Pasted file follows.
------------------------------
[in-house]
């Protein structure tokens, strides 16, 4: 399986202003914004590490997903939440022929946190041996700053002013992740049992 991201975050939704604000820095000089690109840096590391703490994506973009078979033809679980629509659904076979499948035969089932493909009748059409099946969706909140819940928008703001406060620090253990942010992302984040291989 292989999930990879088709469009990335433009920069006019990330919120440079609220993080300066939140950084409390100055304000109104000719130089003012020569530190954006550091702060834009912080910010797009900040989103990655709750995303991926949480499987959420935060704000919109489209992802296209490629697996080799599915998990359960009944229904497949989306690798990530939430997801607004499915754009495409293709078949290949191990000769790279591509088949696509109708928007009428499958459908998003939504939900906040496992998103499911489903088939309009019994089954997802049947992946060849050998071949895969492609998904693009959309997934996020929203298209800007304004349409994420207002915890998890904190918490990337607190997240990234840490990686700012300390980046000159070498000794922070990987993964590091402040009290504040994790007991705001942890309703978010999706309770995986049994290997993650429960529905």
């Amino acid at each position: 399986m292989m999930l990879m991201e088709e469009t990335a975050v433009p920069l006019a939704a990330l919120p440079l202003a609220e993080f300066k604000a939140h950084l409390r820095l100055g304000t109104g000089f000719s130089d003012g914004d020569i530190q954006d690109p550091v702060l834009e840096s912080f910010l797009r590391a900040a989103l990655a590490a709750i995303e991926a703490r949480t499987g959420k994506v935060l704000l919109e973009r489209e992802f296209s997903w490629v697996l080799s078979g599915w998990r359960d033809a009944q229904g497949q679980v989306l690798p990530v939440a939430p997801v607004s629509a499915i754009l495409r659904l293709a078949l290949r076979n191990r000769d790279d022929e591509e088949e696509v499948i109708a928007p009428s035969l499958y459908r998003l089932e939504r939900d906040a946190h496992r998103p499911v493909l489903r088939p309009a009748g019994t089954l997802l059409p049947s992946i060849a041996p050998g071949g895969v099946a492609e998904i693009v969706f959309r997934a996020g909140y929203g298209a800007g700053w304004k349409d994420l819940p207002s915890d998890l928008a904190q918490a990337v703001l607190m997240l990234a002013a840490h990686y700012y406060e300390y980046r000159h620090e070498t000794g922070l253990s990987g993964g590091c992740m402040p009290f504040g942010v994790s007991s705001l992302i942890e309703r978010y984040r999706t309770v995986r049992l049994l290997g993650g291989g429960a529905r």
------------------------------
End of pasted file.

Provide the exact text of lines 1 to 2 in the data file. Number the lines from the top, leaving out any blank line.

[in-house]
């Protein structure tokens, strides 16, 4: 399986202003914004590490997903939440022929946190041996700053002013992740049992 991201975050939704604000820095000089690109840096590391703490994506973009078979033809679980629509659904076979499948035969089932493909009748059409099946969706909140819940928008703001406060620090253990942010992302984040291989 292989999930990879088709469009990335433009920069006019990330919120440079609220993080300066939140950084409390100055304000109104000719130089003012020569530190954006550091702060834009912080910010797009900040989103990655709750995303991926949480499987959420935060704000919109489209992802296209490629697996080799599915998990359960009944229904497949989306690798990530939430997801607004499915754009495409293709078949290949191990000769790279591509088949696509109708928007009428499958459908998003939504939900906040496992998103499911489903088939309009019994089954997802049947992946060849050998071949895969492609998904693009959309997934996020929203298209800007304004349409994420207002915890998890904190918490990337607190997240990234840490990686700012300390980046000159070498000794922070990987993964590091402040009290504040994790007991705001942890309703978010999706309770995986049994290997993650429960529905």